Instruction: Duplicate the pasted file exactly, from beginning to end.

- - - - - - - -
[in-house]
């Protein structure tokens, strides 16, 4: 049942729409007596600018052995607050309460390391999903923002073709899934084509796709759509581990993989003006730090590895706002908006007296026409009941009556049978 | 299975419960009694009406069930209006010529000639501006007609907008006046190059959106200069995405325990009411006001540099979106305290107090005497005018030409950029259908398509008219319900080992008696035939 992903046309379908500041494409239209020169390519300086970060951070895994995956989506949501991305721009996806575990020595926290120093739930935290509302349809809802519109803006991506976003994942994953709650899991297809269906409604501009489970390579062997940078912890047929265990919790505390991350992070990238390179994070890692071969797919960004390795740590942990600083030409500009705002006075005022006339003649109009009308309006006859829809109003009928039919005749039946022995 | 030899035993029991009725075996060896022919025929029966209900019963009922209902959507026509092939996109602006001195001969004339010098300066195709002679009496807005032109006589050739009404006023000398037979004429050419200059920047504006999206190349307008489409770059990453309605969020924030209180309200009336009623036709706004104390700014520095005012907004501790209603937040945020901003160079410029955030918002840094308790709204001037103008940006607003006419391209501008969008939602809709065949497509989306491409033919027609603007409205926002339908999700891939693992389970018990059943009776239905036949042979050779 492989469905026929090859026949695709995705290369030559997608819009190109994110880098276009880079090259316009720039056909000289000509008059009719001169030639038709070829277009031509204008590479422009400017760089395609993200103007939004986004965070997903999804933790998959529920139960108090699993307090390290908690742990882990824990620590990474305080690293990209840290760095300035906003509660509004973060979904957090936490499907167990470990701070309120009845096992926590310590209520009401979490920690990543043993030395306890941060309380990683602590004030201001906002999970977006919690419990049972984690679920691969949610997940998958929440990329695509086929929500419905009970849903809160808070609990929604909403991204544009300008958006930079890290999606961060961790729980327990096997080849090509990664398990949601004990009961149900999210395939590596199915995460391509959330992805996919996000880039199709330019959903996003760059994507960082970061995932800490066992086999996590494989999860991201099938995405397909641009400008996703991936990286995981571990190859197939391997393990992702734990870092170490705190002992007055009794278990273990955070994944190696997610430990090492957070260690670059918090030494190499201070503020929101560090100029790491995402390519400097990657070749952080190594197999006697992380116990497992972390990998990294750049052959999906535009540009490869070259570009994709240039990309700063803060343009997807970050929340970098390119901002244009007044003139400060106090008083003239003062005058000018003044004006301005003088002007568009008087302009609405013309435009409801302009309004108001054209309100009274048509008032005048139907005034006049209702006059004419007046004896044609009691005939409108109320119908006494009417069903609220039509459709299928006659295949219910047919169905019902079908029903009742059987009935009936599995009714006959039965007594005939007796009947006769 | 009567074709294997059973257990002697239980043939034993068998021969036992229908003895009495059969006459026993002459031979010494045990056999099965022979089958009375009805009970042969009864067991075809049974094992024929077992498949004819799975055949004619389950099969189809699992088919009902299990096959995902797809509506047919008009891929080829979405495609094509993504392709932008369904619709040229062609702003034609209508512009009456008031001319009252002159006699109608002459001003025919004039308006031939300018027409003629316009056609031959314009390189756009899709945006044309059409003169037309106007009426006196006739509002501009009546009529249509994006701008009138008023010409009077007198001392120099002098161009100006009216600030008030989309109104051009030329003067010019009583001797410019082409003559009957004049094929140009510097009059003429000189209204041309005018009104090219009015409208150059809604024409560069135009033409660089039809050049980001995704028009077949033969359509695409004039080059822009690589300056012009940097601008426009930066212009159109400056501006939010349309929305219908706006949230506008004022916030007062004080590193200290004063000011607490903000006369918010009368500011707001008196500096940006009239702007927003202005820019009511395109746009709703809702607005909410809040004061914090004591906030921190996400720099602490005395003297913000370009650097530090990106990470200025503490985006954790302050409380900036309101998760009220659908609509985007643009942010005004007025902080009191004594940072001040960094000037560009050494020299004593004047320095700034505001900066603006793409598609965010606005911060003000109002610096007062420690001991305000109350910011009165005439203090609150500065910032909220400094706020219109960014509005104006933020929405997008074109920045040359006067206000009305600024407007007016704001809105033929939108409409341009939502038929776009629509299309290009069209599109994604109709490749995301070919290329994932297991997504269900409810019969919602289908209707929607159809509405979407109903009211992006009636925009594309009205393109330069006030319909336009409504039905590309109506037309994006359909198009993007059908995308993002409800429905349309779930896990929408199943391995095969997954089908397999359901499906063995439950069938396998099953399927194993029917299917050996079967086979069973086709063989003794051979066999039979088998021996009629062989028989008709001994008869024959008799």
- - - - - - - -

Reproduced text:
[in-house]
């Protein structure tokens, strides 16, 4: 049942729409007596600018052995607050309460390391999903923002073709899934084509796709759509581990993989003006730090590895706002908006007296026409009941009556049978 | 299975419960009694009406069930209006010529000639501006007609907008006046190059959106200069995405325990009411006001540099979106305290107090005497005018030409950029259908398509008219319900080992008696035939 992903046309379908500041494409239209020169390519300086970060951070895994995956989506949501991305721009996806575990020595926290120093739930935290509302349809809802519109803006991506976003994942994953709650899991297809269906409604501009489970390579062997940078912890047929265990919790505390991350992070990238390179994070890692071969797919960004390795740590942990600083030409500009705002006075005022006339003649109009009308309006006859829809109003009928039919005749039946022995 | 030899035993029991009725075996060896022919025929029966209900019963009922209902959507026509092939996109602006001195001969004339010098300066195709002679009496807005032109006589050739009404006023000398037979004429050419200059920047504006999206190349307008489409770059990453309605969020924030209180309200009336009623036709706004104390700014520095005012907004501790209603937040945020901003160079410029955030918002840094308790709204001037103008940006607003006419391209501008969008939602809709065949497509989306491409033919027609603007409205926002339908999700891939693992389970018990059943009776239905036949042979050779 492989469905026929090859026949695709995705290369030559997608819009190109994110880098276009880079090259316009720039056909000289000509008059009719001169030639038709070829277009031509204008590479422009400017760089395609993200103007939004986004965070997903999804933790998959529920139960108090699993307090390290908690742990882990824990620590990474305080690293990209840290760095300035906003509660509004973060979904957090936490499907167990470990701070309120009845096992926590310590209520009401979490920690990543043993030395306890941060309380990683602590004030201001906002999970977006919690419990049972984690679920691969949610997940998958929440990329695509086929929500419905009970849903809160808070609990929604909403991204544009300008958006930079890290999606961060961790729980327990096997080849090509990664398990949601004990009961149900999210395939590596199915995460391509959330992805996919996000880039199709330019959903996003760059994507960082970061995932800490066992086999996590494989999860991201099938995405397909641009400008996703991936990286995981571990190859197939391997393990992702734990870092170490705190002992007055009794278990273990955070994944190696997610430990090492957070260690670059918090030494190499201070503020929101560090100029790491995402390519400097990657070749952080190594197999006697992380116990497992972390990998990294750049052959999906535009540009490869070259570009994709240039990309700063803060343009997807970050929340970098390119901002244009007044003139400060106090008083003239003062005058000018003044004006301005003088002007568009008087302009609405013309435009409801302009309004108001054209309100009274048509008032005048139907005034006049209702006059004419007046004896044609009691005939409108109320119908006494009417069903609220039509459709299928006659295949219910047919169905019902079908029903009742059987009935009936599995009714006959039965007594005939007796009947006769 | 009567074709294997059973257990002697239980043939034993068998021969036992229908003895009495059969006459026993002459031979010494045990056999099965022979089958009375009805009970042969009864067991075809049974094992024929077992498949004819799975055949004619389950099969189809699992088919009902299990096959995902797809509506047919008009891929080829979405495609094509993504392709932008369904619709040229062609702003034609209508512009009456008031001319009252002159006699109608002459001003025919004039308006031939300018027409003629316009056609031959314009390189756009899709945006044309059409003169037309106007009426006196006739509002501009009546009529249509994006701008009138008023010409009077007198001392120099002098161009100006009216600030008030989309109104051009030329003067010019009583001797410019082409003559009957004049094929140009510097009059003429000189209204041309005018009104090219009015409208150059809604024409560069135009033409660089039809050049980001995704028009077949033969359509695409004039080059822009690589300056012009940097601008426009930066212009159109400056501006939010349309929305219908706006949230506008004022916030007062004080590193200290004063000011607490903000006369918010009368500011707001008196500096940006009239702007927003202005820019009511395109746009709703809702607005909410809040004061914090004591906030921190996400720099602490005395003297913000370009650097530090990106990470200025503490985006954790302050409380900036309101998760009220659908609509985007643009942010005004007025902080009191004594940072001040960094000037560009050494020299004593004047320095700034505001900066603006793409598609965010606005911060003000109002610096007062420690001991305000109350910011009165005439203090609150500065910032909220400094706020219109960014509005104006933020929405997008074109920045040359006067206000009305600024407007007016704001809105033929939108409409341009939502038929776009629509299309290009069209599109994604109709490749995301070919290329994932297991997504269900409810019969919602289908209707929607159809509405979407109903009211992006009636925009594309009205393109330069006030319909336009409504039905590309109506037309994006359909198009993007059908995308993002409800429905349309779930896990929408199943391995095969997954089908397999359901499906063995439950069938396998099953399927194993029917299917050996079967086979069973086709063989003794051979066999039979088998021996009629062989028989008709001994008869024959008799």